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August 15, 2017
Vol. 4, Issue 4
August 2017
Save the Date!     

August 24-25 - 2017 California SAF Summer Meeting - Value Added Forestry; Gaia Hotel and Spa, Anderson, CA

September 18-21 - National Association of State Foresters Annual Meeting; Charleston, WV

September 19-21
- 2017 Southwestern Tribal Climate Change Summit; University of San Diego, San Diego, CA

October 17-19 - The Riparian Summit: Confluence to Influence; UC Davis, Davis, CA

November 15 - 16 - 2017 California Forest Pest Council Annual Meeting; UC Davis Student Community Center, Davis, CA  

August 5-10, 2018 -  The 6th International Conference on the Genetics of Tree-Parasite Interactions: Tree Resistance to Insects and Diseases: Putting Promise into Practice; Mt. Sterling, OH  
An Invisible Variable in Tree Mortality
A lot of attention has been devoted to California's extended drought, with more than a hundred million Sierra Nevada trees succumbing to lack of water and native bark beetles. Yet, in many cases, root diseases may also have played a role in tree
Douglas-firs affected by root diseases and several beetle species. Photo by C. Lee, Cal Fire. 
weakening and mortality. While the drought and bark beetle attacks are episodic, once root diseases are present, they are chronic and long-term. Determining when root diseases are present can help to ward off further stand decline through preventative management activities.
Pathogens infect tree roots in many ways (e.g., through healthy tree roots in contact with infected ones, pathogen-transmitting insects, or spores infecting wounds at the base of a tree), but a tree that is otherwise healthy can keep infection at bay for decades. However, when stresses such as severe drought impair a tree's ability to produce chemical and structural defenses, root pathogens can colonize large parts of the root system, causing further tree stress. Bark beetles often then move in to the weakened tree and begin to build up populations that, when large enough, can overcome stands of healthy trees.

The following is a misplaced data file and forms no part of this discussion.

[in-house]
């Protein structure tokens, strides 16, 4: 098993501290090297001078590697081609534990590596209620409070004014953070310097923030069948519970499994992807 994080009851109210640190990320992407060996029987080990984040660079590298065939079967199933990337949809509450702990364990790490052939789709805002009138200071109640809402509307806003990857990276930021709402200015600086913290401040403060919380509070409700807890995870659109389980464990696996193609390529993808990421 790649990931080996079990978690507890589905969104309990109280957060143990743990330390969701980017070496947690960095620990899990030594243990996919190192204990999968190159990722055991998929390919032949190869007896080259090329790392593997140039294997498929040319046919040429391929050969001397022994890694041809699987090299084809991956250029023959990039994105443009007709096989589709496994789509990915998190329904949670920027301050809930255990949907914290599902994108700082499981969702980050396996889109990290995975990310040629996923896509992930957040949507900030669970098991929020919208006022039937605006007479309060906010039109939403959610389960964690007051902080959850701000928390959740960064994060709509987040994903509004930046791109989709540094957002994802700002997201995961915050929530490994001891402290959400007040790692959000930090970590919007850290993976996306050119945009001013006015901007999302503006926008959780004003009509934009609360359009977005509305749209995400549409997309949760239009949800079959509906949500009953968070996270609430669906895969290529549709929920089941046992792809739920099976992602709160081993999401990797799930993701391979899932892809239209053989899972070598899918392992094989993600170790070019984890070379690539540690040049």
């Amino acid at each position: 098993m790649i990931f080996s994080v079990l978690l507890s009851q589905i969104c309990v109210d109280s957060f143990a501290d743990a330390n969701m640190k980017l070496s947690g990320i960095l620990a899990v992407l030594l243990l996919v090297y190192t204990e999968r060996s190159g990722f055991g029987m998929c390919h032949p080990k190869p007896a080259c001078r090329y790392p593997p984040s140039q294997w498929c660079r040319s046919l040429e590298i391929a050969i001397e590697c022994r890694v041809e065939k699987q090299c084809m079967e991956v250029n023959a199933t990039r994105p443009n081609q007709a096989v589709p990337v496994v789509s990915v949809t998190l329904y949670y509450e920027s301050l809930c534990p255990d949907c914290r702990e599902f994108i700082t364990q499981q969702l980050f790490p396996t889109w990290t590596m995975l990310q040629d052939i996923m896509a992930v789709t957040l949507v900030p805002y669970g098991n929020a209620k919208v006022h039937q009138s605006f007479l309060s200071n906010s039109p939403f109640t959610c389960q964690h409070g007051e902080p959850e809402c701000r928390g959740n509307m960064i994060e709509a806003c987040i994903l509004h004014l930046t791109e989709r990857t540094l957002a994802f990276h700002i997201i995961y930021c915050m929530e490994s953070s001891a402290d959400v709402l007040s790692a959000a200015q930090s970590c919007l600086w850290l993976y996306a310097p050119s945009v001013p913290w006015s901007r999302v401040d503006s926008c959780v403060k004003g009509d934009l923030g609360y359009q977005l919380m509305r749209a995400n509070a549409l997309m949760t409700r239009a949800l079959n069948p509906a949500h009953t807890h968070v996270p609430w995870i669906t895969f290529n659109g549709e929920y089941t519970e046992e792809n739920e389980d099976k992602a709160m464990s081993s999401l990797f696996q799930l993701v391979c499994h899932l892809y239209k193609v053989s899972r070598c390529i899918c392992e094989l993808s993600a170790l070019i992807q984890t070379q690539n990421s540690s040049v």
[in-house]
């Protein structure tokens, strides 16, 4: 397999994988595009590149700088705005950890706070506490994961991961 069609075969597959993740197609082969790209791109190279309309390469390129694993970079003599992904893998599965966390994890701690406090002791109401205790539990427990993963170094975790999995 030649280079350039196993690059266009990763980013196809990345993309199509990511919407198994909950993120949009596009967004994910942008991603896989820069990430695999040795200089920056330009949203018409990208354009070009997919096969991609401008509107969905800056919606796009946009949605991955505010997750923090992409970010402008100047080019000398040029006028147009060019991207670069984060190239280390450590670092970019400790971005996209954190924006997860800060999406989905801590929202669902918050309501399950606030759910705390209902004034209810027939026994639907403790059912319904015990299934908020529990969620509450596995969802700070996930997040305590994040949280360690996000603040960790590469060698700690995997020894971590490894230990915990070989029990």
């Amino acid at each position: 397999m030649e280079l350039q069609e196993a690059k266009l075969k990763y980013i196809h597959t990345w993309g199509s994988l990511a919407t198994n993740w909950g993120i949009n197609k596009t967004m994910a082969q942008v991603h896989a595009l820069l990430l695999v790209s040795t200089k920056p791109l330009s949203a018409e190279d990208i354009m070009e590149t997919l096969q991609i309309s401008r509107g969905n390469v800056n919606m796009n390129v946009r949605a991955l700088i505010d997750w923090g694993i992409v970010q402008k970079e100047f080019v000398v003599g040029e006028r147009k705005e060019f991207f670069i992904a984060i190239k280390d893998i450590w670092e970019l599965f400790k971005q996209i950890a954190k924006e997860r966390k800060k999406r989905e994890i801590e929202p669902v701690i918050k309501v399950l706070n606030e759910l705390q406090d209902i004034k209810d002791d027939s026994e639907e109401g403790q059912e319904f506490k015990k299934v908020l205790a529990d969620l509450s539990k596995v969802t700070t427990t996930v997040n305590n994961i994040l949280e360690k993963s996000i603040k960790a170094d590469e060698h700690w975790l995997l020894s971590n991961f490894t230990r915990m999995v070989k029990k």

The most damaging and widespread root disease of conifers in California is Heterobasidion, a fungal genus found throughout
Fruiting bodies of Heterobasidion occidentale. Photo by C. Lee, Cal Fire. 
most of the state's 8 million acres of conifer forests. Depending on the species of tree and fungus, infection can result in basal decay, increased attractiveness to bark beetles, or outright tree death. If left undisturbed, Heterobasidion can travel 8 - 80 in per year; disturbances can have varying impacts on spread depending upon the activity. For instance, cutting green trees increases forest disease centers as the fungus produces spores that infect the tops of green stumps. Wounding of trees can also promote infection of some species. Fortunately, since Heterobasidion infects trees primarily as a result of management activities, techniques are available to greatly reduce post-harvest infection. Techniques may also be available to make stands more resistant to other root pathogens. For more information about root diseases, contact your local University of California Cooperative Extension Advisor, Cal Fire Forest Pest Specialist, or US Forest Service Plant Pathologist.
New Invasive Shot Hole Borer Resources 
The following resources for California's invasive Kuroshio and polyphagous shot hole borers are now available online.

An Invasive Shot Hole Borer and Fusarium Dieback Field Guide offers background information on the beetle/disease complex as well as on beetle biology, signs and symptoms, look alikes, and host species impacts.   

An Invasive Shot Hole Borers + Fusarium Dieback Sycamore Assessment
guide was developed by the Eskalen UC Riverside lab with support from the Los Angeles Center for Urban Natural Resources and Sustainability to improve monitoring consistency when assessing sycamore trees for shot hole borer injury. 
Newsletter feedback and ideas are welcome.  Please submit comments to

When buying firewood for camping this summer, remember to buy wood sourced local to where you will be using it, helping to minimize the spread of pests and diseases - Buy It Where You Burn It.  For a list of local firewood dealers, go to


Katie Harrell
Communications Director  
California Forest Pest Council
California Forest Pest Council | (510) 847-5482 | |

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